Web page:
Mike Thomas writes that Dan

    Webster was targeted not only because he is a Republican in a swing district, but also because he is the Republican who brought down Alan Grayson, the heart and soul of the left wing, the Democrat who fights like a Republican, the man who said Dick Cheney has "blood that drips from his teeth.''

    I'm not ruling out that Cheney is a vampire, but it's Grayson who looks as if he's planning to rise from his political grave.

    From the perspective of the left, can you think of a better repudiation of the right than to restore Grayson to his rightful throne in Washington?

    Can't you just see him on the House floor, reducing Rep. Paul Ryan's plan to voucherize Medicare to placards: "And when you turn 65, die quickly."

    In large part, the Republicans deserve this.
    "Anger over RyanCare now overshadowing ObamaCare".

    Wingnuts compare separation of church and state to Jim Crow

    "The House voted along party lines in favor of a proposed constitutional amendment that would allow the state to fund religious organizations. If adopted by voters the measure would help shield private school voucher programs from potential court challenges. House Democrats are incensed when the separation of church and state is compared to Jim Crow-era segregation." "God, segregation, and vouchers".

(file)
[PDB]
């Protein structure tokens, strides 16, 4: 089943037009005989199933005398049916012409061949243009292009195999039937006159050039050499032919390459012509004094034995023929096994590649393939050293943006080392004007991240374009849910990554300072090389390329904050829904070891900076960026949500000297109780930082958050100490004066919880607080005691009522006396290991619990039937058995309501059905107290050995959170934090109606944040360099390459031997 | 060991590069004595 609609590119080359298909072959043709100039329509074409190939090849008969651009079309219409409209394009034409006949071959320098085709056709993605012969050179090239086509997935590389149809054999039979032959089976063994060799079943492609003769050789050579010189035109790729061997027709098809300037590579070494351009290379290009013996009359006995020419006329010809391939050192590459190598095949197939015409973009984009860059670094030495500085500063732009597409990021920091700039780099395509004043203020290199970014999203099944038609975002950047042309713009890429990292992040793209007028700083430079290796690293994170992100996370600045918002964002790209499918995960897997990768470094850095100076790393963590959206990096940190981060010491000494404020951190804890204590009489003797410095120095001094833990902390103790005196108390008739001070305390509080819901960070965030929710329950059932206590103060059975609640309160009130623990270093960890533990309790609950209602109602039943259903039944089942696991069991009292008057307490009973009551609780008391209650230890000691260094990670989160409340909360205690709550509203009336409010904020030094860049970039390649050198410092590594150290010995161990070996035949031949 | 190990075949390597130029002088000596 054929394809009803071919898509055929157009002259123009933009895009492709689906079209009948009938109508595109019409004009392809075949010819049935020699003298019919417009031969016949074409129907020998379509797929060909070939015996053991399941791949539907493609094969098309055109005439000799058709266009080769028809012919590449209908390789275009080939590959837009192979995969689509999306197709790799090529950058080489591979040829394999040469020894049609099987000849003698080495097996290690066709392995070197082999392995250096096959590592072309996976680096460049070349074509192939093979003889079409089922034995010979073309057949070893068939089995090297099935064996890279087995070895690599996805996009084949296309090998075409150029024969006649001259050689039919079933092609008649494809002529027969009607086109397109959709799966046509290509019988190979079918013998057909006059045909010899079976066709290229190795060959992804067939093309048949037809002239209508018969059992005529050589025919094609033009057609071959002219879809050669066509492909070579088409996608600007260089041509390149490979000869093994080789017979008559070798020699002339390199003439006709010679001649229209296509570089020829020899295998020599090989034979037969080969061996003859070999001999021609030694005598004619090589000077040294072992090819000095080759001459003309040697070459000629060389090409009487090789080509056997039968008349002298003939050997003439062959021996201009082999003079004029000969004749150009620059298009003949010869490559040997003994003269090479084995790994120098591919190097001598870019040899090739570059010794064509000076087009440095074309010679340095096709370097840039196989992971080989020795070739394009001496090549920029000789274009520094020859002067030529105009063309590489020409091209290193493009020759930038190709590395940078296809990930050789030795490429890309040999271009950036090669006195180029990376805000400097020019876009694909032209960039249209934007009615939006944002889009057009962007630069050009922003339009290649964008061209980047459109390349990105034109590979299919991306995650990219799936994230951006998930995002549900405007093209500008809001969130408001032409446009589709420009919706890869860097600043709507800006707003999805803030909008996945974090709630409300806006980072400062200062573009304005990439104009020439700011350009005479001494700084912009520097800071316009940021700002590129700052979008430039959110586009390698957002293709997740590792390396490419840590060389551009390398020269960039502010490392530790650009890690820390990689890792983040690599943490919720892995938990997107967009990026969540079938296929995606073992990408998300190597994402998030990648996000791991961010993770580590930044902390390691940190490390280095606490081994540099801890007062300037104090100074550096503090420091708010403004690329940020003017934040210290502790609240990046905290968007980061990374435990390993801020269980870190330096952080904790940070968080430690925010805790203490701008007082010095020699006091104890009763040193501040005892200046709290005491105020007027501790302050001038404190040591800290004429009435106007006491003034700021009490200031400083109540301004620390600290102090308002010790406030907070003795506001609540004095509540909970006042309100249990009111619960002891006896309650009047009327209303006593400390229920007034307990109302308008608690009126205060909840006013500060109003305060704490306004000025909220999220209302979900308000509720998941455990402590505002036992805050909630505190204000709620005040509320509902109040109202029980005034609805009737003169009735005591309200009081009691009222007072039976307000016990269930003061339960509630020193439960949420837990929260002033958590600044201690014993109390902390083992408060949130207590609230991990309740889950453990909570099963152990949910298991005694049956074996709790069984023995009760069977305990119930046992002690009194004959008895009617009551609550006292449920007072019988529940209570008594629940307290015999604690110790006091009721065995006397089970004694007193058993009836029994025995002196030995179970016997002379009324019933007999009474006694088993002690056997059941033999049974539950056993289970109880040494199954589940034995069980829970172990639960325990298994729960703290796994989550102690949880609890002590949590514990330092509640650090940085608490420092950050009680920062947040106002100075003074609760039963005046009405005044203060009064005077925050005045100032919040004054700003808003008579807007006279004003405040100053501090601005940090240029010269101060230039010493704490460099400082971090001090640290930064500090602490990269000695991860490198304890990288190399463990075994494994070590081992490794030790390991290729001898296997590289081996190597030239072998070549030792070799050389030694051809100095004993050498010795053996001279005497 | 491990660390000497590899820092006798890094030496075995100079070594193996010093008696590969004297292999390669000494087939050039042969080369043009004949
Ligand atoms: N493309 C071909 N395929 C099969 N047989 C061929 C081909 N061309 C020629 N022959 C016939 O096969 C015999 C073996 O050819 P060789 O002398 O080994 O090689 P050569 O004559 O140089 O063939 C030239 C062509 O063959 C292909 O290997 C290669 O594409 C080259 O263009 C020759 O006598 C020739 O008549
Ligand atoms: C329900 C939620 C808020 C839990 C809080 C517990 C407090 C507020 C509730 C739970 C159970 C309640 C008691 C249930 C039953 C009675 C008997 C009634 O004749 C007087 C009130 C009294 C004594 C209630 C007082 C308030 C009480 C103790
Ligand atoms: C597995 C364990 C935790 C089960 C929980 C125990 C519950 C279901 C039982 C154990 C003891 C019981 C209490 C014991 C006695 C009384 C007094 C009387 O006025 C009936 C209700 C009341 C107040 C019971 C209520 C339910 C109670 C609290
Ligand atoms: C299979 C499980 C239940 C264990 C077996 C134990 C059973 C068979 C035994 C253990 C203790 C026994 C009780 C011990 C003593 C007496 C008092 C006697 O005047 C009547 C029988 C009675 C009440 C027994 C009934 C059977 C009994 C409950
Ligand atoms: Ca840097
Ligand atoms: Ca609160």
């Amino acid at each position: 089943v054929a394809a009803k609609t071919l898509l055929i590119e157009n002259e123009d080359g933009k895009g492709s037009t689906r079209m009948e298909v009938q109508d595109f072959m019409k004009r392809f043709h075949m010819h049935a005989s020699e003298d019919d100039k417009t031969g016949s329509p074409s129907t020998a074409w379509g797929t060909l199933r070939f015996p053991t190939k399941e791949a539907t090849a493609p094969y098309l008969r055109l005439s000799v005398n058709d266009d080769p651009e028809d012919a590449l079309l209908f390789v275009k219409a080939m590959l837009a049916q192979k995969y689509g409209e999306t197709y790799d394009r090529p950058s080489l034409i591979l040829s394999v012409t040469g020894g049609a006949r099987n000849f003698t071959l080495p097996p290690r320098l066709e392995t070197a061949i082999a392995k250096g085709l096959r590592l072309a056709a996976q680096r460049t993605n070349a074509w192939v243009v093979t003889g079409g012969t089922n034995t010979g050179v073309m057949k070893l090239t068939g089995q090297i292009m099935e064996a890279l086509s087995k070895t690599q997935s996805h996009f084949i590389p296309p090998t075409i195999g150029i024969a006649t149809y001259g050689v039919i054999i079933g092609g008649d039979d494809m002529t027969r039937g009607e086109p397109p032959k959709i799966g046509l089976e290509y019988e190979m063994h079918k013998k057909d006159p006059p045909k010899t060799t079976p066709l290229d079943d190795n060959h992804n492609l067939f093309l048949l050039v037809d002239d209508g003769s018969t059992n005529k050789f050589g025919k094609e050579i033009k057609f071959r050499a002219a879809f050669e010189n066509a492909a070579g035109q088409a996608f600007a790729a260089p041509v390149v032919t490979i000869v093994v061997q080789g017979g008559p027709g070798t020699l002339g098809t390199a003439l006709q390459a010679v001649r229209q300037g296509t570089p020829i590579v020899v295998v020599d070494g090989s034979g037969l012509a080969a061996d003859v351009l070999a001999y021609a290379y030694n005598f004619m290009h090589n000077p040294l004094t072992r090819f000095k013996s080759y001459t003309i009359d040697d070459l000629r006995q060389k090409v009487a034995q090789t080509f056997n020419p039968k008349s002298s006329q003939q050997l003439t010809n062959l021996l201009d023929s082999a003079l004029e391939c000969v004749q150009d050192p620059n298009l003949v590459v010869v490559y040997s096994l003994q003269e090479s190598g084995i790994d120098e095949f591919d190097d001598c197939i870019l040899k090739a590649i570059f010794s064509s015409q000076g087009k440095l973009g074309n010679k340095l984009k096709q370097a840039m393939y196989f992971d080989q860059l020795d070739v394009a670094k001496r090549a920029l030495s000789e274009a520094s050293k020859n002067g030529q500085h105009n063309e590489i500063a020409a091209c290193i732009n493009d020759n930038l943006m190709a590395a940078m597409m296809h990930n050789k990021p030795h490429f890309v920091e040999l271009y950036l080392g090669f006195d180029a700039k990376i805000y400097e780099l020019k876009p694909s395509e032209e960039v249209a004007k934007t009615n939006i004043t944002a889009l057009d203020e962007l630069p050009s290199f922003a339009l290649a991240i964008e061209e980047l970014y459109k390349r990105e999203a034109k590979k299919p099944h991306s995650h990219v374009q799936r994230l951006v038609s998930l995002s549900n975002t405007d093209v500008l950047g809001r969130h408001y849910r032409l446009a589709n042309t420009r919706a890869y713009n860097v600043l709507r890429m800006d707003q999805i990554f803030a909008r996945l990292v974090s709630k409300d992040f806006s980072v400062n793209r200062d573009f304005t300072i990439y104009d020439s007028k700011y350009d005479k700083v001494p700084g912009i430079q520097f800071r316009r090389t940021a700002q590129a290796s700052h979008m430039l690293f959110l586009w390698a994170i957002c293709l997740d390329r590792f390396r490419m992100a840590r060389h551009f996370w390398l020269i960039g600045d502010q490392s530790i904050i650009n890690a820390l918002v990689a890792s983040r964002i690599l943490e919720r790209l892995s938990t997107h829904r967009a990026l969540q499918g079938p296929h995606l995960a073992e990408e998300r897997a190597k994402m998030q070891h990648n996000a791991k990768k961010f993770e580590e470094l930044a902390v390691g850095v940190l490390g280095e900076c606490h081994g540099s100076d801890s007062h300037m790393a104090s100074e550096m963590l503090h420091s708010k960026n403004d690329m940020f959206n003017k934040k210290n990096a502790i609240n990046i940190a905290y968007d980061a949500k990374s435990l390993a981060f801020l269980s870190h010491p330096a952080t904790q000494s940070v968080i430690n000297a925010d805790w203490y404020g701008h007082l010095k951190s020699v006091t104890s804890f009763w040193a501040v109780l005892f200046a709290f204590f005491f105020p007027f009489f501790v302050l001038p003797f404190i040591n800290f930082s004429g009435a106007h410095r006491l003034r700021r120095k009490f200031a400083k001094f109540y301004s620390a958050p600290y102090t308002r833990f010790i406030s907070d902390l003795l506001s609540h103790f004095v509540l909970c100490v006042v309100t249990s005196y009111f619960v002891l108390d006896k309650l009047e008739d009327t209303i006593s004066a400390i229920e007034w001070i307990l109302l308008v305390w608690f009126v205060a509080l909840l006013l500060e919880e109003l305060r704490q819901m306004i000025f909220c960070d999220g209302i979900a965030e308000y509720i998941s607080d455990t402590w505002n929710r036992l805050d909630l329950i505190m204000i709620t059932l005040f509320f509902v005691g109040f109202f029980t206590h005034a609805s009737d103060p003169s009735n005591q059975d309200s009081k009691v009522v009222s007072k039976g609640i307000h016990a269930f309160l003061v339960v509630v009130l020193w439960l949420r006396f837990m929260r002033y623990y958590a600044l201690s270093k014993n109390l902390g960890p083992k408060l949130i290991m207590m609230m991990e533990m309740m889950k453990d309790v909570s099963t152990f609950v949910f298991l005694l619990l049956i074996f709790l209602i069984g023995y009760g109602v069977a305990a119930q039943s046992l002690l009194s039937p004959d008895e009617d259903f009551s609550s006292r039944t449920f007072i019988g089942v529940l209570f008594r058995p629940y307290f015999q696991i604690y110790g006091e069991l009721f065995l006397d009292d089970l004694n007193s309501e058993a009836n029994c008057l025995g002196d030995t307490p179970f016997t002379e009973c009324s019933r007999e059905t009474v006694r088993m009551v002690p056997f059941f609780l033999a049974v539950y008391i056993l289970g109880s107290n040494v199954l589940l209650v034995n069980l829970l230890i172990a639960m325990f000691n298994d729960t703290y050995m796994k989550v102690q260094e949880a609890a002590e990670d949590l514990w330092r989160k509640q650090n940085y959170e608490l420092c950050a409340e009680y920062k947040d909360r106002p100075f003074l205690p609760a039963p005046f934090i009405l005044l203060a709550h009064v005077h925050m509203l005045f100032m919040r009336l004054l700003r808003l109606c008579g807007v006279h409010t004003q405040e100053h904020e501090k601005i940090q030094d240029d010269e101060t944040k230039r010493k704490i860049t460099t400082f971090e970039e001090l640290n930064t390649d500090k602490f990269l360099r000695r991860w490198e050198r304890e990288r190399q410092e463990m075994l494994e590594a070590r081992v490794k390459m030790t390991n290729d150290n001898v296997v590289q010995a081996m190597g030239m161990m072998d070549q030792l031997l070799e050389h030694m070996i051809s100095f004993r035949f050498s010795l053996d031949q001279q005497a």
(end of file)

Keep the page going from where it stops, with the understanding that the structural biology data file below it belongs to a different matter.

Raw political courage

    "Back-to-school sales tax holiday back in business".

    Republican scoffs at idea provision would benefit his family

    Republican "Rep. Erik Fresen, who sits on several education committees in the Florida House, is again raising eyebrows for his family ties to a Miami-Dade charter school company. Fresen's sister and brother-in-law run Academica, a for-profit company that manages dozens of charter schools."